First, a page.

There is a beautiful innocence about the boy’s attitude toward Jesus: He considered Jesus very approachable. As I prepared my Christmas sermon this year and considered the timeless accounts of the nativity I was profoundly touched by the message of love from the manger. I hope God refreshes your heart with a renewed sense of His love for you.

The first truth I grasped is that God comes to us whether we think we are ready or not. There is an old saying that goes ‘time and tides wait for no one.’ Surely a baby’s entrance into the world can be added to that list. No matter what we are doing when junior decides to enter the world, we stop what we’re doing and make for the hospital right away (Romans 5:8). When God reveals Himself to someone He doesn’t wait until the person feels worthy or until he has achieved some victory over the sinful aspects of his life. In fact, I have observed that He usually comes to us when life seems broken beyond repair or when we become painfully aware of our sins against Him. When we’ve exhausted every attempt to blame others for our failures and mistakes and finally accept personal responsibility, God is there to meet us.

St. Paul, who regarded himself as the ‘chief of sinners’, wrote, ‘While we were yet sinners, Christ died for us.’ His amazing love encourages us to turn from our sins and our self-directed life and gives us hope that He is willing to forgive us, fill us, heal us, and receive us as His beloved children.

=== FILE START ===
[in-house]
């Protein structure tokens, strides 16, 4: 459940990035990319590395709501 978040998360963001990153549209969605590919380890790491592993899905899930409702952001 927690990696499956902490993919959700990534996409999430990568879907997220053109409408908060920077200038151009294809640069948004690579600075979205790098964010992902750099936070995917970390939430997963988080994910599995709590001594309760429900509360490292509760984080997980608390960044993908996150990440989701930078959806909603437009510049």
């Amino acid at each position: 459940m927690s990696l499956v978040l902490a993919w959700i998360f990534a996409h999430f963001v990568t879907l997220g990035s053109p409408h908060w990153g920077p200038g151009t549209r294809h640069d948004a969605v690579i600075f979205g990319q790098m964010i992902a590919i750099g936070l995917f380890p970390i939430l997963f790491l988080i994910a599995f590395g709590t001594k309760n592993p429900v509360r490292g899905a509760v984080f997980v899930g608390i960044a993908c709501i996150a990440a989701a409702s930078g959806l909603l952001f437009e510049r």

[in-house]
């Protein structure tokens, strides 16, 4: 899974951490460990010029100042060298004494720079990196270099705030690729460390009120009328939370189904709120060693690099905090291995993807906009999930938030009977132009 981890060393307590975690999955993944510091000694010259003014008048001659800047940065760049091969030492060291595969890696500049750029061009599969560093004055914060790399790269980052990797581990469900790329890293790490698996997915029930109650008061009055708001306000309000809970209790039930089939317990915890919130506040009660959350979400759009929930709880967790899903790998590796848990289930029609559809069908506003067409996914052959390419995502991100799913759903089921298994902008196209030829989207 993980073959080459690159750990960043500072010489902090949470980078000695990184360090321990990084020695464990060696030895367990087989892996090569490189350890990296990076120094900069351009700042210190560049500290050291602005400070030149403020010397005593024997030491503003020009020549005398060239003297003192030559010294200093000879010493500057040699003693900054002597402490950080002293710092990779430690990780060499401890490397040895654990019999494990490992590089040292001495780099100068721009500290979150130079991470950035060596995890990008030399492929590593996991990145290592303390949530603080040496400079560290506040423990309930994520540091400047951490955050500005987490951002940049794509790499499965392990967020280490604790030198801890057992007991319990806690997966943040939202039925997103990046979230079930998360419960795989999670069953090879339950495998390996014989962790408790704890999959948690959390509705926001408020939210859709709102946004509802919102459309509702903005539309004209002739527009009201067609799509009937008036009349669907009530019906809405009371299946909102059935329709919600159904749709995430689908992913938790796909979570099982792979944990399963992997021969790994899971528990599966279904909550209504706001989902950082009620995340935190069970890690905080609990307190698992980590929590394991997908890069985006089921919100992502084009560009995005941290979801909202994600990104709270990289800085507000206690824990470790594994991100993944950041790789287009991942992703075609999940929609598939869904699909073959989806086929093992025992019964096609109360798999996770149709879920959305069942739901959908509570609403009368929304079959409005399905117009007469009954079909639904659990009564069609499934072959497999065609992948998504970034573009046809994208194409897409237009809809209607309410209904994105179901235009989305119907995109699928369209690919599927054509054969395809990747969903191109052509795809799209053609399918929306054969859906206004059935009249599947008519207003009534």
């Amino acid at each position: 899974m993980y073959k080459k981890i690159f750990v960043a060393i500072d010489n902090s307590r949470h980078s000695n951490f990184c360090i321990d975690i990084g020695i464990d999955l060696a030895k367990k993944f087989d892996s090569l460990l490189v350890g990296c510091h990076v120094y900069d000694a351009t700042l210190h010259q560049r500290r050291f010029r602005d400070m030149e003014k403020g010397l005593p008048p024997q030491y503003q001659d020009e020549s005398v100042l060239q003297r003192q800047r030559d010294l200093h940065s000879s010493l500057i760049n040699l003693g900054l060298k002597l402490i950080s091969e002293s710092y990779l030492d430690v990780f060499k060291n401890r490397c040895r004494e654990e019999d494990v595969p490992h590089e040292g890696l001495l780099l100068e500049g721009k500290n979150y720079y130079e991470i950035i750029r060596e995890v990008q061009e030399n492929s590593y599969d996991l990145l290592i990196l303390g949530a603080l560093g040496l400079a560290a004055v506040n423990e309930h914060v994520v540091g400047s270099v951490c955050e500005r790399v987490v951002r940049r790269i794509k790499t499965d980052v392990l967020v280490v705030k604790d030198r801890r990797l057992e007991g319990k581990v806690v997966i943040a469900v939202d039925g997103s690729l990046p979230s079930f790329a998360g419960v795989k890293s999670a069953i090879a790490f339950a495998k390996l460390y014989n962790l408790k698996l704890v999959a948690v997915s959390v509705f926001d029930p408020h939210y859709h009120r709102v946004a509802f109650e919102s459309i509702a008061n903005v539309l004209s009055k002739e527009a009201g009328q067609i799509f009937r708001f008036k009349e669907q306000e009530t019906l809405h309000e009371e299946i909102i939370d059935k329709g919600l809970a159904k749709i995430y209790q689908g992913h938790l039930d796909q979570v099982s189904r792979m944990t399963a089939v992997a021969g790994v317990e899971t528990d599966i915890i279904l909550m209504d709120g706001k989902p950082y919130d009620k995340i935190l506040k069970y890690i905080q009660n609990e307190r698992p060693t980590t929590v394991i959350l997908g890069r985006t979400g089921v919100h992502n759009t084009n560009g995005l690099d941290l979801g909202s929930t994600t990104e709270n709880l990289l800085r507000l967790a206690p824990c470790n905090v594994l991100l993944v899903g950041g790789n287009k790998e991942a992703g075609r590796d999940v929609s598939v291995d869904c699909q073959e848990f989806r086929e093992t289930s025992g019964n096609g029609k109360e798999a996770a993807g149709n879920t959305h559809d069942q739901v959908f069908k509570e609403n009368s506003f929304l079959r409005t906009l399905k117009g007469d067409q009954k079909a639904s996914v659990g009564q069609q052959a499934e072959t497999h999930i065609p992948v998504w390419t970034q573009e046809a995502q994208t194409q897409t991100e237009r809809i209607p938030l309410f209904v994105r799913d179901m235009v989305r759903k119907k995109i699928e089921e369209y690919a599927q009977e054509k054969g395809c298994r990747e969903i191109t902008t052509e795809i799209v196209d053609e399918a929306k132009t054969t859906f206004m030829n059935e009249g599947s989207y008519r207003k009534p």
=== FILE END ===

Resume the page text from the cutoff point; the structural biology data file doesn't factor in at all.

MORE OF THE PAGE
Secondly, I realized how vulnerable God made Himself when He sent His Son as a babe in the manger. More than any other creature God fashioned, babies are the most helpless creatures for the longest period of time. Feeding, dressing, cleaning – the parental responsibility list seems endless. Isn’t it amazing that God made His Son to need the care of His earthly parents? His vulnerability also means that He was susceptible to the full range of emotions and hurts we experience: rejection, betrayal, anger, surprise, laughter, joy and grief. He is still susceptible to these emotions. That’s the paradox of love: You cannot love imperfect people and open yourself to receive their love without the potential for pain. God is willing to take that risk with you!

Finally, I was deeply moved as I considered how much love a baby requires. Most babies enjoy being held, cooed at, watching adults make funny faces at them, playing peek-a-boo, hearing music, being carried around, danced with and bounced on the knee. Babies always seem to stir up the funniest reactions in people, even during Sunday worship. More than once I’ve watch a baby steal the show when a parent puts him on their shoulder during the sermon. Adults for two full rows back can’t resist waving to the baby or making faces at him!

When I think about the baby Jesus in a manger I observe a profound invitation from God to love Him back. Read that again and let it soak into your heart.

Everyone who believes that Jesus is the Christ is born of God, and everyone who loves the father loves his child as well.’(1 John 5:1) God wants us to love Him by loving His most precious Son. All the love God has for you is bound up in that precious child Who would one day give His life in your place. He left the splendor and glory of heaven and came to us in a way that everyone can receive Him – even a boy with a red wagon.